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How St. Paul punk pioneers Hüsker Dü paved the way for grunge music

image of ticket to husker du show
Courtesy of the Minnesota Historical Society
Poster for Hüsker Dü concert, featuring Soul Asylum, in Athens, Georgia, 1986. Gift of Karl H. Mueller.

Hüsker Dü was a hardcore punk/alternative rock band that formed in St. Paul and performed and recorded between 1979 and 1987. The Hüskers (as they were called by fans) were a key creative force in the Twin Cities hardcore scene in the early 1980s and became one of the most influential and highly praised American alternative rock bands.

Hüsker Dü formed in St. Paul in 1979 after its three members (Grant Hart, drums and vocals; Greg Norton, bass guitar; and Bob Mould, guitar and vocals) met at Cheapo Records (then located on Grand Avenue and Macalester Street) where Hart worked. Hart and Norton both grew up in the Twin Cities and were previously acquainted. Mould had recently moved to St. Paul to attend Macalester College, and frequented the nearby store.

During its active years, the band was a cornerstone of the vibrant 1980s Minneapolis‒St. Paul hardcore scene. It played live shows at the punk rock venue Jay’s Longhorn Bar (14 South Fifth Street, Minneapolis) and at First Avenue & 7th Street Entry in addition to other local venues, including college and university campuses. Like other groups in the DIY punk and hardcore scene, the band often played makeshift venues in basements, galleries, and rental halls. That same scene supported many other local bands, including the Replacements, Loud Fast Rules/Soul Asylum, and Babes in Toyland.

The group released six records on independent record labels: Land Speed Record, Everything Falls Apart, Metal Circus, Zen Arcade, New Day Rising, and Flip Your Wig. The first three of these established the band’s reputation for short songs and fast playing. The next three records, on the SST label, began to earn the band critical acclaim. The conceptual double album Zen Arcade is noted for both its storyline and its creativity, drawing from multiple musical styles. Flip your Wig marked a move towards power pop and increased the band’s popularity in the mainstream as a college radio mainstay.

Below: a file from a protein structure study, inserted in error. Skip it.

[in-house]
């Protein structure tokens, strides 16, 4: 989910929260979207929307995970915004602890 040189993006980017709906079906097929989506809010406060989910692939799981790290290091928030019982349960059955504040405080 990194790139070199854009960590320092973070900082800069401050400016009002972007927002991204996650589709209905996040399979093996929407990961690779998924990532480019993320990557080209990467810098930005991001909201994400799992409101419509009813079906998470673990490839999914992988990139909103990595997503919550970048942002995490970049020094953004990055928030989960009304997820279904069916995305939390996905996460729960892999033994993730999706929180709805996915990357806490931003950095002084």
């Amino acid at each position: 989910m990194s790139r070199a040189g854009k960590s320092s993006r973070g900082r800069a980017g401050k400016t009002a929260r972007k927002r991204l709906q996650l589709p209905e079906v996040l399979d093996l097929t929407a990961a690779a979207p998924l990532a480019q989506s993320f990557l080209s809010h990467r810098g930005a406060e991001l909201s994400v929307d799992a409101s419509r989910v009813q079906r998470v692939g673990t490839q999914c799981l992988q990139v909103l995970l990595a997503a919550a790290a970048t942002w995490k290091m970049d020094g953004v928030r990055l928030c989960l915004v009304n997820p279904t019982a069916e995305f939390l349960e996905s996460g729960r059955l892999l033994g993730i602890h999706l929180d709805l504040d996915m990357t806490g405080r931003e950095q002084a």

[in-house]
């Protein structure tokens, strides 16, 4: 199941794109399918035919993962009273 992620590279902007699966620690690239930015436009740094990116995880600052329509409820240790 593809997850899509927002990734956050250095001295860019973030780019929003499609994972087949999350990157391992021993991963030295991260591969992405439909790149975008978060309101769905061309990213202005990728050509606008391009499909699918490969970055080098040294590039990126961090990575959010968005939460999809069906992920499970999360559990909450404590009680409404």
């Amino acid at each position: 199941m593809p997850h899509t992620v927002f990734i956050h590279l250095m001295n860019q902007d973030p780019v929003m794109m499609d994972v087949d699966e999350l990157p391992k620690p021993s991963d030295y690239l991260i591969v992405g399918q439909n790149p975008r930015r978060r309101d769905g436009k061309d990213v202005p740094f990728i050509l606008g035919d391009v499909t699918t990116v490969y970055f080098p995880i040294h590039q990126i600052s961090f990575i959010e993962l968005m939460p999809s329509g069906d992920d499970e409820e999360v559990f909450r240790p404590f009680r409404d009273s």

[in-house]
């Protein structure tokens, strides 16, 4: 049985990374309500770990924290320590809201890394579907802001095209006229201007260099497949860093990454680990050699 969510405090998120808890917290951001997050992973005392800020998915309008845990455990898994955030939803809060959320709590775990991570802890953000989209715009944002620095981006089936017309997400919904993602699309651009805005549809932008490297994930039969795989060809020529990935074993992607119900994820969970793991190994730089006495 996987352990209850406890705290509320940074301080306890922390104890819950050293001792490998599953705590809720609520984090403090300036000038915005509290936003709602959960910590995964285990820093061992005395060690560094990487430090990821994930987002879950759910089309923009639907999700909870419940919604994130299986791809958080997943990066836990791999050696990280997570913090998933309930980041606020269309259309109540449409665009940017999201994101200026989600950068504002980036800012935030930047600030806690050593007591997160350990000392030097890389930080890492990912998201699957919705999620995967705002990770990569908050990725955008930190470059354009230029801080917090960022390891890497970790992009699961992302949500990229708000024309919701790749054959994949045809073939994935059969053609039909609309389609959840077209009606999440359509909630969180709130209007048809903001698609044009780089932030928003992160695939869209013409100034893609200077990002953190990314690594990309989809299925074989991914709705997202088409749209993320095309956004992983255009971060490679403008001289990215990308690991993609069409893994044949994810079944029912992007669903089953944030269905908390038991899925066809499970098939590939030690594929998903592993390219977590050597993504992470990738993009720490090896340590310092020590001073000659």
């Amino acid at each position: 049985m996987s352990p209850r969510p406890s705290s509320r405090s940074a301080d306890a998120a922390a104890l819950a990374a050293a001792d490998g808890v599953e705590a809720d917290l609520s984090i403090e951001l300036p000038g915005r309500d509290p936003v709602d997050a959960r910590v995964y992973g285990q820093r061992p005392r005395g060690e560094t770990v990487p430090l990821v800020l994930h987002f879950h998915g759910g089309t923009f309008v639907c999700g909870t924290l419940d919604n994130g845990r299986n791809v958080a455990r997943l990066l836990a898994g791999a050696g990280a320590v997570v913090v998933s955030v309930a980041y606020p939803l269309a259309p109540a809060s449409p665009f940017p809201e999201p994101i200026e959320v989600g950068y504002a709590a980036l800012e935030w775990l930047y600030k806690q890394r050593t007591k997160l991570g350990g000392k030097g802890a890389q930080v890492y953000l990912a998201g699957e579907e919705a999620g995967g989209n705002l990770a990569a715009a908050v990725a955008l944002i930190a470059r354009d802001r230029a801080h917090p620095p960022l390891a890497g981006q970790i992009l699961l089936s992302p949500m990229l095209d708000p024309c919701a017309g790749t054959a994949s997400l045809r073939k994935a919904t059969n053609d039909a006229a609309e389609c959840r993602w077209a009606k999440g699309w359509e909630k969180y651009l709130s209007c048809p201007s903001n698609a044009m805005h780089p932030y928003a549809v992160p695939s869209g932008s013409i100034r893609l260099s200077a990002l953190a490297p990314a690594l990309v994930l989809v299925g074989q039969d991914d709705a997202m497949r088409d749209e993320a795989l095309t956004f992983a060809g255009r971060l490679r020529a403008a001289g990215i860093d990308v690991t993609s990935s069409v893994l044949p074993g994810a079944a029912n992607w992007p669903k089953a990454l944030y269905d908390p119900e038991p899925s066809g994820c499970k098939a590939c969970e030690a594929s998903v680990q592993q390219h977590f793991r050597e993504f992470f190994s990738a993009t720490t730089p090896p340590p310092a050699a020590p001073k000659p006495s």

The first of the 1980s independent/alternative bands to sign with a major label, Hüsker Dü produced three records with Warner Brothers: Candy Apple Grey, Warehouse: Songs and Stories, and The Living End. The move was precipitated by SST’s inability to effectively distribute the band’s records as they became increasingly popular. The demands of supporting major-label releases and touring schedules are sometimes blamed for breaking up the band. While some fans felt the band had sold out when it moved to Warner, major-label interest in an independent band with punk/hardcore roots represented an early investment in a style of rock—eventually labelled grunge—that became mainstream in the early 1990s.

The band broke up in 1987 while on tour due to discord in the group caused by Hart’s drug use and the suicide of band manager David Savoy immediately before the tour began. Afterward, all three band members went on to new musical projects. Norton’s band Grey Area performed until 1991, when he largely retired from music to pursue a career in the restaurant business in Red Wing (he later played in the group Porcupine). Mould led the band Sugar and performed as a solo artist, recording both rock and electronic dance music.

In the 1990s, Hüsker Dü’s fast playing and musicality continued to influence the most popular rock bands of the era, including the Pixies, Nirvana, the Foo Fighters, Metallica and Green Day.

Two of Hüsker Dü’s members, Hart and Mould, had same-sex relationships while representing their band in venues and subcultures that were often hostile to queer people. Though Mould did not come out officially until 1994, his example paved the way for the more explicitly queer punk of bands like Pansy Division.

Throughout the 1990s and into the 2000s, Hart performed with the band Nova Mob and as a solo artist. He died in 2017 of liver cancer and Hepatitis C. His death prompted a new wave of critical praise for Hüsker Dü. Vanyaland critic Zeth Lundy called them “The Beatles of the ‘80s” in an August 2017 review and Paste critic Geoffrey Himes named “Hüsker Dü—Not Nirvana—the Real Kings of Punk’s Second Wave.” Numero Group released Savage Young Dü, a box-set compilation of the band’s early work, in 2017.

For more information on this topic, check out the original entry on MNopedia.

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